Again, the court cannot pretend that it is not fully advised by this notice of appeal just what appellant was undertaking to appeal from. Obviously the appeal was directed at the dismissal of the case which was contained in, and a part of, the order "entered on the 6th day of October, 1952".
What the majority have done is to disregard Rule 61: "* * * The court at every stage of the proceeding must disregard any error or defect in the proceeding which does not affect the substantial rights of the parties." They disregarded § 2111 of Title 28: "* * * the court shall give judgment after an examination of the record without regard to errors or defects which do not affect the substantial rights of the parties."
Just how far out of line this court is may be observed by comparing this decision with Crump v. Hill, 5 Cir., 104 F.2d 36, 38,
If the notice of appeal had merely referred to the order "entered on the 6th day of October, 1952," and stopped there, or if it had followed this with the entire order, verbatim, I take it the majority here would have found it hard to void the appeal. But because in referring to the order, the appellant has mentioned part of it only, it would seem that it has been guilty of an irregularity, and although no one has been misled or failed to understand what was intended, the appeal must be dismissed!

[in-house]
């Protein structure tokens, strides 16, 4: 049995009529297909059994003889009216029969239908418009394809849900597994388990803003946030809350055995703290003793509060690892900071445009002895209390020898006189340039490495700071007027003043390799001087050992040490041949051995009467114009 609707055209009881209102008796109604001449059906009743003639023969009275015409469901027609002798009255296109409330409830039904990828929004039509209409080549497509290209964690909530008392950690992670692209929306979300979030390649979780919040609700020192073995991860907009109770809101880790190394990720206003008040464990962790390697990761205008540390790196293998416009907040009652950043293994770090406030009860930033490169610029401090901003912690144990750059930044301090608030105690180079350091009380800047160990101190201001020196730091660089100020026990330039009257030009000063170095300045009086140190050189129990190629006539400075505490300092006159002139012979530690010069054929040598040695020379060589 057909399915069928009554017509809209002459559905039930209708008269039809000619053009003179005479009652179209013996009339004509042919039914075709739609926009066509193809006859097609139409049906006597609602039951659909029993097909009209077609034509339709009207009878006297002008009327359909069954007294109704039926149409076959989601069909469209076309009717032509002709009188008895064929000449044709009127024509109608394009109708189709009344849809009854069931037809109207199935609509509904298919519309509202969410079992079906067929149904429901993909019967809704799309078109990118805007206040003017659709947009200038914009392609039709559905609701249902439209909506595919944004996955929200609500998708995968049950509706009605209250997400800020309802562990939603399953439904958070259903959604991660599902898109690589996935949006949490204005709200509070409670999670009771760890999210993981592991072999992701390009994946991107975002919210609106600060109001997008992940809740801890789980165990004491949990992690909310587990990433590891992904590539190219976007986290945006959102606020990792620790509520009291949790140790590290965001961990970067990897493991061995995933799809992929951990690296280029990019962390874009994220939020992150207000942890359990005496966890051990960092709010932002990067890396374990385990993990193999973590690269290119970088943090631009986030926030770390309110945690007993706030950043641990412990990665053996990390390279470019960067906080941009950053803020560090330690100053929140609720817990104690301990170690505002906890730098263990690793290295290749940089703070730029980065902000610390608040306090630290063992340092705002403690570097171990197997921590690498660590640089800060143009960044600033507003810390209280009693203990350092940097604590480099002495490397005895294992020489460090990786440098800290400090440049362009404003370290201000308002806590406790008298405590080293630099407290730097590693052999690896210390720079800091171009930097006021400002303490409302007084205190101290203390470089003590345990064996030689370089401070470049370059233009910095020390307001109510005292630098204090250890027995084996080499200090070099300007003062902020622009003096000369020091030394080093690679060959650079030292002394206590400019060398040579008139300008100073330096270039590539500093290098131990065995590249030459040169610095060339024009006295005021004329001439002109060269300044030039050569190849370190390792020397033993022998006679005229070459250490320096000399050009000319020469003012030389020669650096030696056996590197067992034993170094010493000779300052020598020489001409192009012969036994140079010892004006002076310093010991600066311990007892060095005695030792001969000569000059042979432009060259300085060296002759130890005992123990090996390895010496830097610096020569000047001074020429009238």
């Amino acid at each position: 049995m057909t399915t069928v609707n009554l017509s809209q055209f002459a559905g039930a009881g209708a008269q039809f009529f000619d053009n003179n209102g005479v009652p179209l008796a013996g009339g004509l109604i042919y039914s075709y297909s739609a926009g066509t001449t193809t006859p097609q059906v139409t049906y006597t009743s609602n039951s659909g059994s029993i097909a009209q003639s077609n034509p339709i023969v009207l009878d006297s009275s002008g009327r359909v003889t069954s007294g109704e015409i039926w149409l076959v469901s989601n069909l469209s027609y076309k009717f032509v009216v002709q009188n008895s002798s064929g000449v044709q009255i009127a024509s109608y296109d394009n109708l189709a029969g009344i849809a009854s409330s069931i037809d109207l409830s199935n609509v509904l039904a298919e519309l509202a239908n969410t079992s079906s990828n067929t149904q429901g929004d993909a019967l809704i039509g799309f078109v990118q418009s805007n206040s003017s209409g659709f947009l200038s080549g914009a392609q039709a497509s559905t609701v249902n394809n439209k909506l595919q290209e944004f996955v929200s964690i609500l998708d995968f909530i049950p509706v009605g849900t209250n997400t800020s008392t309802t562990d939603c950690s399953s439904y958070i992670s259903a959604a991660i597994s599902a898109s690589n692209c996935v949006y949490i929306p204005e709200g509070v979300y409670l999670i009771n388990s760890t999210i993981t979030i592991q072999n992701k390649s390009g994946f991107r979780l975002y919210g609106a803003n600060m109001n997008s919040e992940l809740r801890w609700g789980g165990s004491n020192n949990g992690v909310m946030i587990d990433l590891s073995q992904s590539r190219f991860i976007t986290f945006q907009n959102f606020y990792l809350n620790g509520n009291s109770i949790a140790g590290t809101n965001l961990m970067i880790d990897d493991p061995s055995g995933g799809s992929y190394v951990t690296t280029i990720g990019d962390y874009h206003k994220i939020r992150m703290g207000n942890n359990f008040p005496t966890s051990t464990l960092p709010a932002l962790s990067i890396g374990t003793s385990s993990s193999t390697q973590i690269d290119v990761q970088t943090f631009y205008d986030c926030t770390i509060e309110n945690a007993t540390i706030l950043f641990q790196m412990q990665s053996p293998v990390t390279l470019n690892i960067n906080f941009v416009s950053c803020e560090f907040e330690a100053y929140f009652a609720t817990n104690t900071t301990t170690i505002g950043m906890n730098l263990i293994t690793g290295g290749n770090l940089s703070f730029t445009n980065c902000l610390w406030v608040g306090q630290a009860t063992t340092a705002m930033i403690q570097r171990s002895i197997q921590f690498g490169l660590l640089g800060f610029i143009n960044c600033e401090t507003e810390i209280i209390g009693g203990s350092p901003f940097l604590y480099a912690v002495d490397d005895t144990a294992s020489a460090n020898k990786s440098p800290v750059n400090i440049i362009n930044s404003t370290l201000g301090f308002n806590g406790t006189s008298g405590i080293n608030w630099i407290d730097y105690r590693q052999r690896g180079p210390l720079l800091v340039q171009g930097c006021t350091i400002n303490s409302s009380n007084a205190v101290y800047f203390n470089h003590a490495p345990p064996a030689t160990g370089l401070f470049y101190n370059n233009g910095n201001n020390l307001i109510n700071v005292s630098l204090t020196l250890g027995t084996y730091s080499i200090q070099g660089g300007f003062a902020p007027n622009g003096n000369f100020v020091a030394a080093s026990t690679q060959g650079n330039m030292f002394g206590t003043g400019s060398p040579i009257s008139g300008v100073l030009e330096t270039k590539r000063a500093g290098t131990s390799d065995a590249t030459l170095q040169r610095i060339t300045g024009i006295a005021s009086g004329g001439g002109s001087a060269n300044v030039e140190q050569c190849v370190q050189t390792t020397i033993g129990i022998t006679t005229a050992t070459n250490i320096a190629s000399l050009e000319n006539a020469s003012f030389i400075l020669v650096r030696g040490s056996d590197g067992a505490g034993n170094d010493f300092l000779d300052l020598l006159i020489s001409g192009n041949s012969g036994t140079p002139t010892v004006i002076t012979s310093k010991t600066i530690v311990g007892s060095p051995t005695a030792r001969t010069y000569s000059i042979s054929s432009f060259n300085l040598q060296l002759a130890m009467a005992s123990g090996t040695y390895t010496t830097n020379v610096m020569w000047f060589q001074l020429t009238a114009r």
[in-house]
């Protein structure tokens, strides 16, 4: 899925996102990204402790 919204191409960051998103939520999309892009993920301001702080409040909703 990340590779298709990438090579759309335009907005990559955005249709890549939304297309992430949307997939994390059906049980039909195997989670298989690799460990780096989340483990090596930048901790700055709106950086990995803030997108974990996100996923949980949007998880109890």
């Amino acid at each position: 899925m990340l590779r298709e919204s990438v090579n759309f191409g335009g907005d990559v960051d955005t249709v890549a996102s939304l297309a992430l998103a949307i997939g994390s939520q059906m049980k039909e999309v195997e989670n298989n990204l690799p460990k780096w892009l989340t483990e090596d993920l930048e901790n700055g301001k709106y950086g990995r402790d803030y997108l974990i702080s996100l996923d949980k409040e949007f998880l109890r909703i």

Not only has the opinion here disregarded Rule 61 and § 2111, supra, but it has given them a twist little short of astounding. It is this: Counsel for the United States, because he was "ignorant of the law", has made an "error", (although it is not suggested anyone was misled by this "error"). This error gave the State of Arizona "the substantial right of finality". If the State of Arizona "should be robbed of the advantage gained from its opponent's error by construing the two orders as if they were one", it would lose its "substantial rights".
I can see how if one is misled or changes his position to his disadvantage because of his opponent's error, he may have some vested interest in that error, of which he should not be "robbed". But if a court, which has not been misled, is going to give an appellee which also is not misled, a "substantial right" or a vested interest in an opponent's error, that is neither legerdemain, nor law, nor anything but an illustration of the "sporting theory of justice"